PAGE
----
This editorial refers to ‘Double-blind, placebo-controlled Phase II studies of the protease-activated receptor 1 antagonist E5555 (atopaxar) in Japanese patients with acute coronary syndrome or high-risk coronary artery disease’†, by S. Goto et al., on page 2601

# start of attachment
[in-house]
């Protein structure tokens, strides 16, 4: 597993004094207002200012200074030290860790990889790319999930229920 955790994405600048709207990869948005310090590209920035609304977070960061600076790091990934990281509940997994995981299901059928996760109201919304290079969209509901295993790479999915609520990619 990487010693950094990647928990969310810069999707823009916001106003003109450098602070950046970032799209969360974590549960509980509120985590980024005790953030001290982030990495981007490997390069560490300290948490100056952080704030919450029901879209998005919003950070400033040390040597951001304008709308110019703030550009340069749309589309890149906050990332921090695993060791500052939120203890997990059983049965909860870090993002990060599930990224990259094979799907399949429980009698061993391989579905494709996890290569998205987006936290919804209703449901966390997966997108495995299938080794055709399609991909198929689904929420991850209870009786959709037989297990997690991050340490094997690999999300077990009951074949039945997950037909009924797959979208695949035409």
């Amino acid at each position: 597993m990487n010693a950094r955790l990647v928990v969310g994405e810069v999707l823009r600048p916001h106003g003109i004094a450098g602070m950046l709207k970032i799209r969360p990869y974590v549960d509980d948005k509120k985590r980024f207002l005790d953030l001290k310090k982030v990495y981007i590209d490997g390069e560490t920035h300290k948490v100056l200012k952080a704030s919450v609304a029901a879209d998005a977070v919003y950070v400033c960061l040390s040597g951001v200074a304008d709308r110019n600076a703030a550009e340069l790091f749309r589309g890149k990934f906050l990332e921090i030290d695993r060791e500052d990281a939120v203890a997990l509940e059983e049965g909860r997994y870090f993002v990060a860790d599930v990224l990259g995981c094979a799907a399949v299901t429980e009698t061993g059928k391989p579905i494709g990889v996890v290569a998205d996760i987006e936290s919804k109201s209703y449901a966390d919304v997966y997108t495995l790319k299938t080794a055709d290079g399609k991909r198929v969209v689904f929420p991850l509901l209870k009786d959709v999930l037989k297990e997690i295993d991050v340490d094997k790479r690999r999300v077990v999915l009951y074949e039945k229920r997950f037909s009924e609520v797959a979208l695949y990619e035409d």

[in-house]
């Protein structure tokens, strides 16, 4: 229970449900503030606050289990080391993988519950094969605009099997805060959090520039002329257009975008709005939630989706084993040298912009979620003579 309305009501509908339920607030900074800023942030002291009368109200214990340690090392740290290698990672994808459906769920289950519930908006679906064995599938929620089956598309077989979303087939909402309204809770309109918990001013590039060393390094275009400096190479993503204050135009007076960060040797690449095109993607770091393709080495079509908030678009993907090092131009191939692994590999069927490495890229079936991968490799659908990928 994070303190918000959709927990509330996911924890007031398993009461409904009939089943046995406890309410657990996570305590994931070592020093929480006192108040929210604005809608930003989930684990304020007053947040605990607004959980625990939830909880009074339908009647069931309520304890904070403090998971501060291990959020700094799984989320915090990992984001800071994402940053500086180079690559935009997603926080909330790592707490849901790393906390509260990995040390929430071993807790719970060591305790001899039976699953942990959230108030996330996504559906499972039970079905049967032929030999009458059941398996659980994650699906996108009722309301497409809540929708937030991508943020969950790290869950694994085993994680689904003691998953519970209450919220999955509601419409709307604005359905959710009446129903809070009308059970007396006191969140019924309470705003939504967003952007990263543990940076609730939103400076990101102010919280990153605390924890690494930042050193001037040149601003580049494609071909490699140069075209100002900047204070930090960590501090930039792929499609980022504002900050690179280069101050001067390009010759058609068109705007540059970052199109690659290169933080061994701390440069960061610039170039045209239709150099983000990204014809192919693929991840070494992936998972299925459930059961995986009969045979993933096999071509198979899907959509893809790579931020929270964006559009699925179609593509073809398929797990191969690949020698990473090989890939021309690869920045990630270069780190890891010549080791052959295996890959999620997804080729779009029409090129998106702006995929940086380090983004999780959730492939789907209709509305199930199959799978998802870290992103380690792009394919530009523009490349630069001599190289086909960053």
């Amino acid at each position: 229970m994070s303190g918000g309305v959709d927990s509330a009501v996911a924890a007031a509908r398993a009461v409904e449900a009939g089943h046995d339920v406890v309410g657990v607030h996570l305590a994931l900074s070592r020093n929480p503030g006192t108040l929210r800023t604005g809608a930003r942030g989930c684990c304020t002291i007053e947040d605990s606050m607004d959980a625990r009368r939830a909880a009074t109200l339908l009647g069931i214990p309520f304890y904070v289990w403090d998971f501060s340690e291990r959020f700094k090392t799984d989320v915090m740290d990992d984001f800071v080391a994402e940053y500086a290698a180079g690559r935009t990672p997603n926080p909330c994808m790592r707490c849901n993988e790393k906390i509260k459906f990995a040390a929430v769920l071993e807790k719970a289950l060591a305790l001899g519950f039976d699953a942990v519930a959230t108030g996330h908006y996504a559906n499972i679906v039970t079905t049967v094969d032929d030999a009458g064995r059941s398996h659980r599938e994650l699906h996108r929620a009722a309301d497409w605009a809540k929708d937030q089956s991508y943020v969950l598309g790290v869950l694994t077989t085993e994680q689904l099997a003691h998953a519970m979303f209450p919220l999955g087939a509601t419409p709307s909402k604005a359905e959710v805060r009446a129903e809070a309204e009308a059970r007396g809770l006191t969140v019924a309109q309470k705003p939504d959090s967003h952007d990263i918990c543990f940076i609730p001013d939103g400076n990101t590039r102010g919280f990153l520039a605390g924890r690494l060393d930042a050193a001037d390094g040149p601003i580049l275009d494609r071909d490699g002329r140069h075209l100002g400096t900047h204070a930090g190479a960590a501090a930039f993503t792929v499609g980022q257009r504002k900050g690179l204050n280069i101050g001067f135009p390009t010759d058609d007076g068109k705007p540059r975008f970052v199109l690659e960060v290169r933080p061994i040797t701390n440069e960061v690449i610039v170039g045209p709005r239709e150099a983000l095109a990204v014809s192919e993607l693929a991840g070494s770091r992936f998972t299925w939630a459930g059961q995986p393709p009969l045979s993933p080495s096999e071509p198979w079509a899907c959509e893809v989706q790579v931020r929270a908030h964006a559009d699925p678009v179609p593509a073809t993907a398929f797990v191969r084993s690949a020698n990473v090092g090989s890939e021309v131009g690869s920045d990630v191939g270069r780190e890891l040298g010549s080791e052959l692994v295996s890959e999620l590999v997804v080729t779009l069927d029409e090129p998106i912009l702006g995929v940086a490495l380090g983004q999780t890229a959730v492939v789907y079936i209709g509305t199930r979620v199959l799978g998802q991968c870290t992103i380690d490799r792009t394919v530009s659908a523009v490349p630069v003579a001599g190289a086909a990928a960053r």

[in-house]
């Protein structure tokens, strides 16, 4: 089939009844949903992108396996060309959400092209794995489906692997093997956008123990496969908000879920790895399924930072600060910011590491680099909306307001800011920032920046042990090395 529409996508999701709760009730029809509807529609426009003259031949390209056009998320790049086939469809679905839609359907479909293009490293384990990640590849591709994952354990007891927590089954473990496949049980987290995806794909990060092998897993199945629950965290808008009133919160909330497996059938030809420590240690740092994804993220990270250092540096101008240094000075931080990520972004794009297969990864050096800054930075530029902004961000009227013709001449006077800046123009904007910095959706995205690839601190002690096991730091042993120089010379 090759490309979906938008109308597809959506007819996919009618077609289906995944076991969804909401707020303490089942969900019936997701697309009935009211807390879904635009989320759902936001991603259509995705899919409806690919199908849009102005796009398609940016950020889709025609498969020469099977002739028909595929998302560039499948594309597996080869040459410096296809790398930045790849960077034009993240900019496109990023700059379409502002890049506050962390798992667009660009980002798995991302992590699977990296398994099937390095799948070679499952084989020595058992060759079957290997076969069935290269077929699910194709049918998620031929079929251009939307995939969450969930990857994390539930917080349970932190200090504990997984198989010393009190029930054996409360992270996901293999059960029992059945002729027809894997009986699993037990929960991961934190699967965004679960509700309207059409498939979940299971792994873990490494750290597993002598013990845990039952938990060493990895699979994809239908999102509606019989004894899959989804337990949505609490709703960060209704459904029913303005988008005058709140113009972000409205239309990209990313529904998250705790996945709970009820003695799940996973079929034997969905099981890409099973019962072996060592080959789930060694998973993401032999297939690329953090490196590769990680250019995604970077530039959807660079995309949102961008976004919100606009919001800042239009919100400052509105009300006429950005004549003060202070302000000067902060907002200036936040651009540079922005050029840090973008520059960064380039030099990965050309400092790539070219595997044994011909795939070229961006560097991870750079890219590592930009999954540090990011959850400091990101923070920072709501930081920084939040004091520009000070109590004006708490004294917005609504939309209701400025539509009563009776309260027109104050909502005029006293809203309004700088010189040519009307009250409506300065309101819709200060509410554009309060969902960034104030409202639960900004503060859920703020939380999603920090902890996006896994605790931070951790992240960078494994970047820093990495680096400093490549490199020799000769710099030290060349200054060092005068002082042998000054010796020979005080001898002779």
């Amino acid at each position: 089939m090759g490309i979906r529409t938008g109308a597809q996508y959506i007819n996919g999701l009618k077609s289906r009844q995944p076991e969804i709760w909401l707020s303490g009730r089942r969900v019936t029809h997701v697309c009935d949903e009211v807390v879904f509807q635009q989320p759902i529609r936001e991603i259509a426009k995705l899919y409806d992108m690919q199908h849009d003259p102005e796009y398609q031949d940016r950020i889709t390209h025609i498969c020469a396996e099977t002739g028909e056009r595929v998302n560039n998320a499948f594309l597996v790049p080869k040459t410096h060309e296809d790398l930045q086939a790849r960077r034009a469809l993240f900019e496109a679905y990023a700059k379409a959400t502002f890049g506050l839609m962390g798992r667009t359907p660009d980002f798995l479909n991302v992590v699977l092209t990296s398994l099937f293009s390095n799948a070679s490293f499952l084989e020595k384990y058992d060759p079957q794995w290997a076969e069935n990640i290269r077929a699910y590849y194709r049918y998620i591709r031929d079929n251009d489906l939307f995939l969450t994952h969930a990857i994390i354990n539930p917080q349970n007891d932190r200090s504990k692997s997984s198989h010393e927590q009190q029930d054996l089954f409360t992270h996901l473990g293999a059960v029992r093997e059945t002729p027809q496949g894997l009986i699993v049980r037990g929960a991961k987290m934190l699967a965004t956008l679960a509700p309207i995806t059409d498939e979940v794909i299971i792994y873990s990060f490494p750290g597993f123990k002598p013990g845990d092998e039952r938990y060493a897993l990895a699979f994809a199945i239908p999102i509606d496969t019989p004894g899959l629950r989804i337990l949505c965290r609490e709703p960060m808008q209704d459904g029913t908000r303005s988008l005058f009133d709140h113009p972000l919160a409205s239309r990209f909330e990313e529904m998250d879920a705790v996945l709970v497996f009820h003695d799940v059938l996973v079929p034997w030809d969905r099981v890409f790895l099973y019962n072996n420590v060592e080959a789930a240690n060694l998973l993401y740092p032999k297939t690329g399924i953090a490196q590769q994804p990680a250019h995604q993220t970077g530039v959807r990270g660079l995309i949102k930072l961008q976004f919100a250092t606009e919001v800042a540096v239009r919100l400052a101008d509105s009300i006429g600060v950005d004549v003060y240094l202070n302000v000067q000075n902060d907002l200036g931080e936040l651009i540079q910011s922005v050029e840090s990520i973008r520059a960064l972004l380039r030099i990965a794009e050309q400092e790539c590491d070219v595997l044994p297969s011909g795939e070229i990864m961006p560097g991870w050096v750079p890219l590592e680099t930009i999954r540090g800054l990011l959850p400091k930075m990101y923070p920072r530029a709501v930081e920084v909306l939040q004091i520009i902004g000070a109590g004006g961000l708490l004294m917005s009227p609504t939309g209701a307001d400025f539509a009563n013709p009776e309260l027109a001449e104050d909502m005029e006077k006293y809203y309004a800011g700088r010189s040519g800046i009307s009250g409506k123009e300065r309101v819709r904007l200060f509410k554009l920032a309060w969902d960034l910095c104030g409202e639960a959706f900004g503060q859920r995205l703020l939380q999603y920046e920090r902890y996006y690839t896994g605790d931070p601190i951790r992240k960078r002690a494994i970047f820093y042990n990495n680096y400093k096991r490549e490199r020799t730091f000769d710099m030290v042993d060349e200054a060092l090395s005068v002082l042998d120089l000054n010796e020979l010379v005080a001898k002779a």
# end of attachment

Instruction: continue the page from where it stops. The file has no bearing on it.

Acute coronary syndromes (ACS), which comprise unstable angina (UA), non-ST-elevation acute myocardial infarction (NSTEMI), and ST-segment elevation acute myocardial infarction (STEMI), are a major public health problem. The primary pathophysiological mechanism responsible for the clinical manifestations of ACS involves the formation of platelet-rich thrombi that develop in response to vascular injury (atherosclerotic plaque rupture or erosion of endothelial monolayer). Current management of ACS consists of acute administration of antiplatelet and anticoagulant agents, revascularization procedures [plus reperfusion therapy with lytic agents or percutaneous coronary intervention (PCI) in the case of STEMI], and long-term treatment with antiplatelet agents as well as statins and agents inhibiting the angiotensin pathways. Despite the frequent use of these guidelines and recommended treatments, the residual acute and long-term morbidity and mortality associated with ACS remain high. In a paper presented at the Hotline Session of the ESC in Stockholm 2010 and published in the issue of this journal from the GRACE registry, long-term outcome data after ACS are reported.1 Mortality rates at 5 years of 19% in STEMI, 22% in NSTEMI, and, most astonishing, 17% in patients with UA were observed. More than 80% of the deaths in NSTEMI and UA patients occurred after initial hospital discharge. This high late residual mortality, despite guidelines and recommended treatments in most patients, can be partly attributed to suboptimal antithrombotic therapy and, more specifically, incomplete inhibition of platelet aggregation. New therapies that target pathways that are not affected by aspirin or P2Y12 ADP receptor antagonists could provide more comprehensive inhibition of platelet activation and contribute to greater inhibition of platelet-mediated thrombosis. Inhibition of PAR-1 (protease-activated receptor-1), a receptor for thrombin, is a new approach in the development of novel antiplatelet agents. PAR-1 inhibition, in combination with current dual antiplatelet therapy, could further reduce ischaemic events without significantly increasing bleeding risk. In the large phase II study with vorapaxar (the first PAR-1 inhibitor tested in patients) in 1030 patients with stable coronary artery disease, no increased TIMI bleeding rates were noted, even when given on top of aspirin and clopidogrel.2 Death and major adverse cardiac were numerically lower in the vorapaxar-treated patients.